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New report sheds light on health emergency as disease sweeps through India — here's what you need to know

"Mosquitoes don't just thrive in hot and humid weather — they're finding ways to spread their misery around the world."

"Mosquitoes don't just thrive in hot and humid weather — they're finding ways to spread their misery around the world."

Photo Credit: iStock

Mosquito-borne illnesses are on the rise in India, according to data released by the Municipal Corporation of Delhi and reported on by The Economic Times. This new and worrying data is in line with global trends, in which the overheating of our planet has led to more mosquitoes and more of the diseases they spread.

What's happening?

According to the MCD data, rates of vector-borne diseases such as dengue, malaria and chikungunya were 90% higher during monsoon season in 2023 than in 2022. 

Monsoon season in 2024 is right around the corner — it is expected to arrive in Delhi this year around June 27, and the MCD is worried that the conditions that lead to increased mosquito breeding could result in even more illnesses this year.

Why are increased mosquito populations concerning?

Vector-borne diseases, or diseases spread to humans via blood-sucking insects, aren't just on the rise in India — cases are spiking in places all across the globe. 

Mosquitoes thrive in hot and humid weather, and the continued overheating of our planet — largely a result of our reliance on dirty energy sources such as gas and oil — has caused mosquito habitats to expand.

In Rio de Janeiro, public health officials recently declared a state of emergency ahead of Carnival as cases of dengue fever spiked. "The record heat in the country and the above-average rainfall since last year, even before the summer, have increased the number of mosquito breeding sites in Brazil, even in regions that had few cases of the disease," Brazil health minister Nísia Trindade said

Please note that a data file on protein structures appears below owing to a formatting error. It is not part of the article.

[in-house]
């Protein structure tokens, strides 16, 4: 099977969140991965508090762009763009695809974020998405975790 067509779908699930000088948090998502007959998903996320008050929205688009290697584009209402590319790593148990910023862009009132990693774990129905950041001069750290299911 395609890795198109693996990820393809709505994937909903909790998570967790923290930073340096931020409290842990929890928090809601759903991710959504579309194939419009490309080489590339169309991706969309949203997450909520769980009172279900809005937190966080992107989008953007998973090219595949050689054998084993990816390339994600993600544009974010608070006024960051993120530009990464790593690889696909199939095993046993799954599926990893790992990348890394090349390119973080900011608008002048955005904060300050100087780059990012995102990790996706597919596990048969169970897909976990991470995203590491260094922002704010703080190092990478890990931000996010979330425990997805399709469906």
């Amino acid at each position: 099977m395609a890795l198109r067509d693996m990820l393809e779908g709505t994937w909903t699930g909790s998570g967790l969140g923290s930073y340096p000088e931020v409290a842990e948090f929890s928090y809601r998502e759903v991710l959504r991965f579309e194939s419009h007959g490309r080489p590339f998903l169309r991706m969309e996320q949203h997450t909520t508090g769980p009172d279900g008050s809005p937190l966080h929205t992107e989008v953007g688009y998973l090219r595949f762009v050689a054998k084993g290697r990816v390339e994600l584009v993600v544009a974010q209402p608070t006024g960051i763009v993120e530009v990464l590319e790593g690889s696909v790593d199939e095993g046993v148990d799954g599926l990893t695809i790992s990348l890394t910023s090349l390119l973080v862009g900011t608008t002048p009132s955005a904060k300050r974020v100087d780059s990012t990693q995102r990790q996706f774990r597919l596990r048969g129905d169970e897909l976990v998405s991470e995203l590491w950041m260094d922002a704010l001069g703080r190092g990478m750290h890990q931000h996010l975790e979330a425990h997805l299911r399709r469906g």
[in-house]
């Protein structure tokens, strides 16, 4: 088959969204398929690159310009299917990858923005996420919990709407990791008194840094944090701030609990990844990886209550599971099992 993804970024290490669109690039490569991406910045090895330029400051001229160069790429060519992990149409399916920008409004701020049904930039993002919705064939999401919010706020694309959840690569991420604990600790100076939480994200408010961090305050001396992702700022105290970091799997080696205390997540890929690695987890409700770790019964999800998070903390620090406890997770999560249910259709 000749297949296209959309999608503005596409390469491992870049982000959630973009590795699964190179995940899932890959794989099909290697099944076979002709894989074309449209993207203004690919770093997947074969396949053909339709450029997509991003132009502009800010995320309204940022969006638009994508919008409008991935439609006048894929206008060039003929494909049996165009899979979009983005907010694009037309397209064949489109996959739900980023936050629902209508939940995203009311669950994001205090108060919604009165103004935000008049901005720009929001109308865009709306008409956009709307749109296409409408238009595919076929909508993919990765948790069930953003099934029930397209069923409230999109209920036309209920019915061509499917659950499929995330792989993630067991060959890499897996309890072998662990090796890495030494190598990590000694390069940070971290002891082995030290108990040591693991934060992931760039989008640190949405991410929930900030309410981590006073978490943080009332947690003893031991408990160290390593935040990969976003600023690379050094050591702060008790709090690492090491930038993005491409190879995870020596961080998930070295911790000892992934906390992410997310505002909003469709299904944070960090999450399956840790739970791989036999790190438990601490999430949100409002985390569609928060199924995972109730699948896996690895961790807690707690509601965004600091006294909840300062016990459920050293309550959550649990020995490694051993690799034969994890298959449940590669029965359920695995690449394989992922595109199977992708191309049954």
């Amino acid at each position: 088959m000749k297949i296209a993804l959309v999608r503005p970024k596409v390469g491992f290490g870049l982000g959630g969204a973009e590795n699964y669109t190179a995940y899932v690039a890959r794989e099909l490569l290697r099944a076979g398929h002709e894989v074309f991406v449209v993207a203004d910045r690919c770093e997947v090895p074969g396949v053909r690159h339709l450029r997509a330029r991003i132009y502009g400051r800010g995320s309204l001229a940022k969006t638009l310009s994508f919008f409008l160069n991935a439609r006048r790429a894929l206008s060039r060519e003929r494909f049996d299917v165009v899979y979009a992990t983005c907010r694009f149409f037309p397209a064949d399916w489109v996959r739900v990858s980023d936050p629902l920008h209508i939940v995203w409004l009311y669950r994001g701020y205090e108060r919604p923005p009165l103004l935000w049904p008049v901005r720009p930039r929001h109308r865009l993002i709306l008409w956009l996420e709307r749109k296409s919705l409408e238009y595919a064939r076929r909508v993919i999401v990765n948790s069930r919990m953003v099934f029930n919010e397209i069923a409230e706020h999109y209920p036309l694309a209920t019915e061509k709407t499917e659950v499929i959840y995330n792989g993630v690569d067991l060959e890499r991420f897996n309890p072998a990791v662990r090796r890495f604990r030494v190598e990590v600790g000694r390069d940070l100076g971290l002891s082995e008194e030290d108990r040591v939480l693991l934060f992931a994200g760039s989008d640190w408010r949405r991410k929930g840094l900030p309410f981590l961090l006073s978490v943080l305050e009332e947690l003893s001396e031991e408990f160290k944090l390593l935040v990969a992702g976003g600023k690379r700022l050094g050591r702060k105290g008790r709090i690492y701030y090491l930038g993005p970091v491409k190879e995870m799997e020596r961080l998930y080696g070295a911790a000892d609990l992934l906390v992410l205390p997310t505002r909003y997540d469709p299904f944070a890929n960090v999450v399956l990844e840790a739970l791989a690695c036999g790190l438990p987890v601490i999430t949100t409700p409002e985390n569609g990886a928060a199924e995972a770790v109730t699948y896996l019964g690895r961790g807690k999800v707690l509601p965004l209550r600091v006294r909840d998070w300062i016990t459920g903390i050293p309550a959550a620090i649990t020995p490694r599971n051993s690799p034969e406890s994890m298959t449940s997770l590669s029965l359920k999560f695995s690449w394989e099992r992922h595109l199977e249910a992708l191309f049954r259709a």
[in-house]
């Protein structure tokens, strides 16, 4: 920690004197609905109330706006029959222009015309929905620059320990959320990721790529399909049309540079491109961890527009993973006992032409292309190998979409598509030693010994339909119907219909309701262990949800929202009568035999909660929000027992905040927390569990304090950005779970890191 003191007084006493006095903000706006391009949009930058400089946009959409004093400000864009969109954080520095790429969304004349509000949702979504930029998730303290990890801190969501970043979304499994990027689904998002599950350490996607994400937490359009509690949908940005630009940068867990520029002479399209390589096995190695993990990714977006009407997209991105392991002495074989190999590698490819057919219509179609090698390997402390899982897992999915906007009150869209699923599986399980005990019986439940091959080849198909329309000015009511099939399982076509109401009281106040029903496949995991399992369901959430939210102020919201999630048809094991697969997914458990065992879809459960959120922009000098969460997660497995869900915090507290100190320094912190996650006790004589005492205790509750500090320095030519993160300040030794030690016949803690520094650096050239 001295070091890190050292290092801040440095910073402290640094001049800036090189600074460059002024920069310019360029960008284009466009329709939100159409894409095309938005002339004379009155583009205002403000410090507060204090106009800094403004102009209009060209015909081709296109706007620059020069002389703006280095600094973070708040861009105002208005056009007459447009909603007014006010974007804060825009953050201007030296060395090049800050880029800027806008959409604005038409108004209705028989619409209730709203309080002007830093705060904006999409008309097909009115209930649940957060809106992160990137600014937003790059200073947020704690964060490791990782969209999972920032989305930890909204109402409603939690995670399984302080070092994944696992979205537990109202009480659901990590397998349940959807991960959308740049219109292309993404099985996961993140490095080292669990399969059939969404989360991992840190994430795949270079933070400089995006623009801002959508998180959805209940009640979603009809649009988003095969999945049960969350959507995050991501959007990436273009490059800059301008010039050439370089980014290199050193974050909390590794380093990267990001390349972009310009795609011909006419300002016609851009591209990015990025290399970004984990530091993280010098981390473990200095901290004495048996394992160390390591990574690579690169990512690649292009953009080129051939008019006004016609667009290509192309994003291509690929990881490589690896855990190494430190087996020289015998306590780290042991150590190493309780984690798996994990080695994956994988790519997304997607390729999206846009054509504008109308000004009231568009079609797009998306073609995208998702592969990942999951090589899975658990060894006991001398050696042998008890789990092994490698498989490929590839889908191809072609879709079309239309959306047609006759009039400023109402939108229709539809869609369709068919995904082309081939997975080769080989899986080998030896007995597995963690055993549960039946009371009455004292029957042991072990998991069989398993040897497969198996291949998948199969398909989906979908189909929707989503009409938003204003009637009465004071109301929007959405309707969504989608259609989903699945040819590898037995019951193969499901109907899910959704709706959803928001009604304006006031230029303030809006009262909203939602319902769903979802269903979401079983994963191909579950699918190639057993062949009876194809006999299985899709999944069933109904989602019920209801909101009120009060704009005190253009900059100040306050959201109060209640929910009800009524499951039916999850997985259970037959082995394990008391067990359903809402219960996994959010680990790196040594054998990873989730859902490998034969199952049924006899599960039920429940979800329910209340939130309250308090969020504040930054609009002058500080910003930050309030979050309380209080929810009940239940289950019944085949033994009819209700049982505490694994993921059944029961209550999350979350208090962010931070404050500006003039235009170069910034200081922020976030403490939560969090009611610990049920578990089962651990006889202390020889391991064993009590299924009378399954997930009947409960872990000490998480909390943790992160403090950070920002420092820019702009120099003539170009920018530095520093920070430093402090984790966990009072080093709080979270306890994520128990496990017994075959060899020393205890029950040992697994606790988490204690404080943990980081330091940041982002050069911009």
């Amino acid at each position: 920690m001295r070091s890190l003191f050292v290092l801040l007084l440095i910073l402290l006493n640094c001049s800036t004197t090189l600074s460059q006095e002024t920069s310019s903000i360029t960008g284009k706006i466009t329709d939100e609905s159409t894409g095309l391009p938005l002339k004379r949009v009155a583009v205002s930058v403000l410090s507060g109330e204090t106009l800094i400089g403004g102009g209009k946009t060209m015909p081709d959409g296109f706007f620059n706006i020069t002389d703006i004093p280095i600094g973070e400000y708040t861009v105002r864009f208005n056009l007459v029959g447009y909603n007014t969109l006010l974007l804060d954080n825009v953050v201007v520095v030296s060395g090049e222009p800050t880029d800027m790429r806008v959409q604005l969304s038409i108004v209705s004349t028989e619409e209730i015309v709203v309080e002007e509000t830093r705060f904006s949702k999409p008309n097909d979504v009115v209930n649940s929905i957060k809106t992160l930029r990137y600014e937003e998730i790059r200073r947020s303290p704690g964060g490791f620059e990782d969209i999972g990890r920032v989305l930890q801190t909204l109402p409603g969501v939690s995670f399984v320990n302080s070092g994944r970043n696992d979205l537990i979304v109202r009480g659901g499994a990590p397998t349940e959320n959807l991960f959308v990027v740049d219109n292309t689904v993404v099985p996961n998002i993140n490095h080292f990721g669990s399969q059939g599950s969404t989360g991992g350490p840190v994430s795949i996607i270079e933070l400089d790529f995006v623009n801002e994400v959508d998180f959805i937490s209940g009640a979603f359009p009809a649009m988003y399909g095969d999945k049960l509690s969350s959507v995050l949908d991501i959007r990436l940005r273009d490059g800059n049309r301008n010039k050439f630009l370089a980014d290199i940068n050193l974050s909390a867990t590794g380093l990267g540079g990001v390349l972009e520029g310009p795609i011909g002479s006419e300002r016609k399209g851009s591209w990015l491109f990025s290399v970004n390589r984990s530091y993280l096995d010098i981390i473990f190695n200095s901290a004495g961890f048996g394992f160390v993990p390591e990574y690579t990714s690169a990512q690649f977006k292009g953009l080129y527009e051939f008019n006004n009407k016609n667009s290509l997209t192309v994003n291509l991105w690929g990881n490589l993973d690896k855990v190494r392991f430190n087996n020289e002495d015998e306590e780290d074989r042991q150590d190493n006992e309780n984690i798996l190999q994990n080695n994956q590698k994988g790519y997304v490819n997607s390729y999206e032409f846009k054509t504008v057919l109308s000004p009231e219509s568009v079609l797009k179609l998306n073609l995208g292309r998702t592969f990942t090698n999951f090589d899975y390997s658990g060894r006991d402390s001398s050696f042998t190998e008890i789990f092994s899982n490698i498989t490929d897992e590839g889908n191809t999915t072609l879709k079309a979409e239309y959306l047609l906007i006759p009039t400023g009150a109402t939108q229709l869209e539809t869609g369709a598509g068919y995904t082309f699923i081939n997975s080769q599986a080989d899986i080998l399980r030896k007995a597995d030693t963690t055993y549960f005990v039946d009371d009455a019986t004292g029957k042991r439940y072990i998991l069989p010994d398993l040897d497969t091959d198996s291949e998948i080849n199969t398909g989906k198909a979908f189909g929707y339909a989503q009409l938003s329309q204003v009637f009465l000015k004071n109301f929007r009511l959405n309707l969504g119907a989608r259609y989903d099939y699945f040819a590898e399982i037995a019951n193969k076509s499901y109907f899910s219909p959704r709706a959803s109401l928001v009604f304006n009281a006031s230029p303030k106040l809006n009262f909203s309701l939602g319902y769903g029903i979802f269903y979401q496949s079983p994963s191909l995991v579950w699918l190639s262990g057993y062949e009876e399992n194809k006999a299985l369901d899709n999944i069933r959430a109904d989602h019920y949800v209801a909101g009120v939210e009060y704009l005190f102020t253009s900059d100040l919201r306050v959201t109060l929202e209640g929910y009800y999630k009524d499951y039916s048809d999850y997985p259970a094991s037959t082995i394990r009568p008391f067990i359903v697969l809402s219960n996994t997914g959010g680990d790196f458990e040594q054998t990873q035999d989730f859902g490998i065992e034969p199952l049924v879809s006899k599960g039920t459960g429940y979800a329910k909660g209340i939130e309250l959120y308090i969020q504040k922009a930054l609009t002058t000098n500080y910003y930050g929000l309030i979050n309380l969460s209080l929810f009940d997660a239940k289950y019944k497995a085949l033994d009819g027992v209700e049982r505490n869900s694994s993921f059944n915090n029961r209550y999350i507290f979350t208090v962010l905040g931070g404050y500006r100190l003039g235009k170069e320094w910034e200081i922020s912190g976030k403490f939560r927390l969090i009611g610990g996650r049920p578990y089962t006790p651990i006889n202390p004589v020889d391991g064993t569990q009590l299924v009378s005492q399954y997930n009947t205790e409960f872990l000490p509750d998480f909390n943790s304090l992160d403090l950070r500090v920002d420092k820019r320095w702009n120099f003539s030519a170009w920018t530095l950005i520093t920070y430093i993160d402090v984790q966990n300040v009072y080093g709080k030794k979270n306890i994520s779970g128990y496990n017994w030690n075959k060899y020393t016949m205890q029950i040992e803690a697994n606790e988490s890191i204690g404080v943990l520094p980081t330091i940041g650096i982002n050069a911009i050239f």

Record mosquito levels across Central and South America have caused the World Health Organization to issue dire warnings. Meanwhile, residents of Houston are reporting never-before-seen mosquito levels, and mosquitoes are even showing up in colder places such as Finland.

What's being done about ballooning mosquito populations?

In Delhi, the MCD has deployed "a large number of domestic breeding checkers … to check for larvae and mosquito breeding," the organization said. These checkers go around the city searching out containers of standing water in which mosquitoes like to lay their eggs. The MCD has also been spraying insecticides at potential breeding sites.

Other countries have turned to more innovative solutions that do not involve toxic chemicals being sprayed in places where people live. These have included releasing genetically modified mosquitoes (which are harmless to humans) to kill the mosquitoes that spread the diseases as well as using a small device called a Guardian Toad that runs on solar energy and constantly disrupts the surface of standing water, making it impossible for mosquitoes to lay their eggs.

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